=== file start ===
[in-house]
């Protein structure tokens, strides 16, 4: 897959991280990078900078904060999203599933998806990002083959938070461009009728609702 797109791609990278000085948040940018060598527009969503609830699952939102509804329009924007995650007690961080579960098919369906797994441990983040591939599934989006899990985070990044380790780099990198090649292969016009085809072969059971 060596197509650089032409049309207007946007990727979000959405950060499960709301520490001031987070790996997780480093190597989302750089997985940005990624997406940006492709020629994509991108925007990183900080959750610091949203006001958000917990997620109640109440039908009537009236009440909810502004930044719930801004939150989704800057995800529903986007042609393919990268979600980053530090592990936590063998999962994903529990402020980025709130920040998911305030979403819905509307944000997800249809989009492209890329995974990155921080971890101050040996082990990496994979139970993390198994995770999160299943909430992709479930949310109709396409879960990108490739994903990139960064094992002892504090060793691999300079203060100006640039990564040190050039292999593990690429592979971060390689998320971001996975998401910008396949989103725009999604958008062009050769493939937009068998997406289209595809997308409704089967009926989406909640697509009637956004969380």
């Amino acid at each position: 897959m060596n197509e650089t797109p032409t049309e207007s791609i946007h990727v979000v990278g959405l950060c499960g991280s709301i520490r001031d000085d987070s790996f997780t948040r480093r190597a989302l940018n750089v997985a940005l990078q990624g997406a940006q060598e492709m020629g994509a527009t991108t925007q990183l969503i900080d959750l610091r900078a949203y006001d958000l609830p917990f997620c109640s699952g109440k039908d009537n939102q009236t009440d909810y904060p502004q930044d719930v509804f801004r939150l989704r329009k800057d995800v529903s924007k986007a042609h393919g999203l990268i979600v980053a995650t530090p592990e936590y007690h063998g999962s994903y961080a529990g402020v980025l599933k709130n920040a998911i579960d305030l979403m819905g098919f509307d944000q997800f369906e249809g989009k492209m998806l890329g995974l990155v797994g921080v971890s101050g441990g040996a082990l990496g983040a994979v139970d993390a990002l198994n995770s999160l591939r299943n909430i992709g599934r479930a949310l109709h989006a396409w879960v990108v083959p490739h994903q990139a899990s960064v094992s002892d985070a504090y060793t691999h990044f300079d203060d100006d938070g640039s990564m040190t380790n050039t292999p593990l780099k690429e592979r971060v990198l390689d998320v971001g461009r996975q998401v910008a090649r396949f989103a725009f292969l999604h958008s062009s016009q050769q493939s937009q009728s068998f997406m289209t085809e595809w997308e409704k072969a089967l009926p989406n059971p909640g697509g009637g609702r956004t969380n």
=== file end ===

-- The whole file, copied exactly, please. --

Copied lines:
[in-house]
């Protein structure tokens, strides 16, 4: 897959991280990078900078904060999203599933998806990002083959938070461009009728609702 797109791609990278000085948040940018060598527009969503609830699952939102509804329009924007995650007690961080579960098919369906797994441990983040591939599934989006899990985070990044380790780099990198090649292969016009085809072969059971 060596197509650089032409049309207007946007990727979000959405950060499960709301520490001031987070790996997780480093190597989302750089997985940005990624997406940006492709020629994509991108925007990183900080959750610091949203006001958000917990997620109640109440039908009537009236009440909810502004930044719930801004939150989704800057995800529903986007042609393919990268979600980053530090592990936590063998999962994903529990402020980025709130920040998911305030979403819905509307944000997800249809989009492209890329995974990155921080971890101050040996082990990496994979139970993390198994995770999160299943909430992709479930949310109709396409879960990108490739994903990139960064094992002892504090060793691999300079203060100006640039990564040190050039292999593990690429592979971060390689998320971001996975998401910008396949989103725009999604958008062009050769493939937009068998997406289209595809997308409704089967009926989406909640697509009637956004969380």
């Amino acid at each position: 897959m060596n197509e650089t797109p032409t049309e207007s791609i946007h990727v979000v990278g959405l950060c499960g991280s709301i520490r001031d000085d987070s790996f997780t948040r480093r190597a989302l940018n750089v997985a940005l990078q990624g997406a940006q060598e492709m020629g994509a527009t991108t925007q990183l969503i900080d959750l610091r900078a949203y006001d958000l609830p917990f997620c109640s699952g109440k039908d009537n939102q009236t009440d909810y904060p502004q930044d719930v509804f801004r939150l989704r329009k800057d995800v529903s924007k986007a042609h393919g999203l990268i979600v980053a995650t530090p592990e936590y007690h063998g999962s994903y961080a529990g402020v980025l599933k709130n920040a998911i579960d305030l979403m819905g098919f509307d944000q997800f369906e249809g989009k492209m998806l890329g995974l990155v797994g921080v971890s101050g441990g040996a082990l990496g983040a994979v139970d993390a990002l198994n995770s999160l591939r299943n909430i992709g599934r479930a949310l109709h989006a396409w879960v990108v083959p490739h994903q990139a899990s960064v094992s002892d985070a504090y060793t691999h990044f300079d203060d100006d938070g640039s990564m040190t380790n050039t292999p593990l780099k690429e592979r971060v990198l390689d998320v971001g461009r996975q998401v910008a090649r396949f989103a725009f292969l999604h958008s062009s016009q050769q493939s937009q009728s068998f997406m289209t085809e595809w997308e409704k072969a089967l009926p989406n059971p909640g697509g009637g609702r956004t969380n």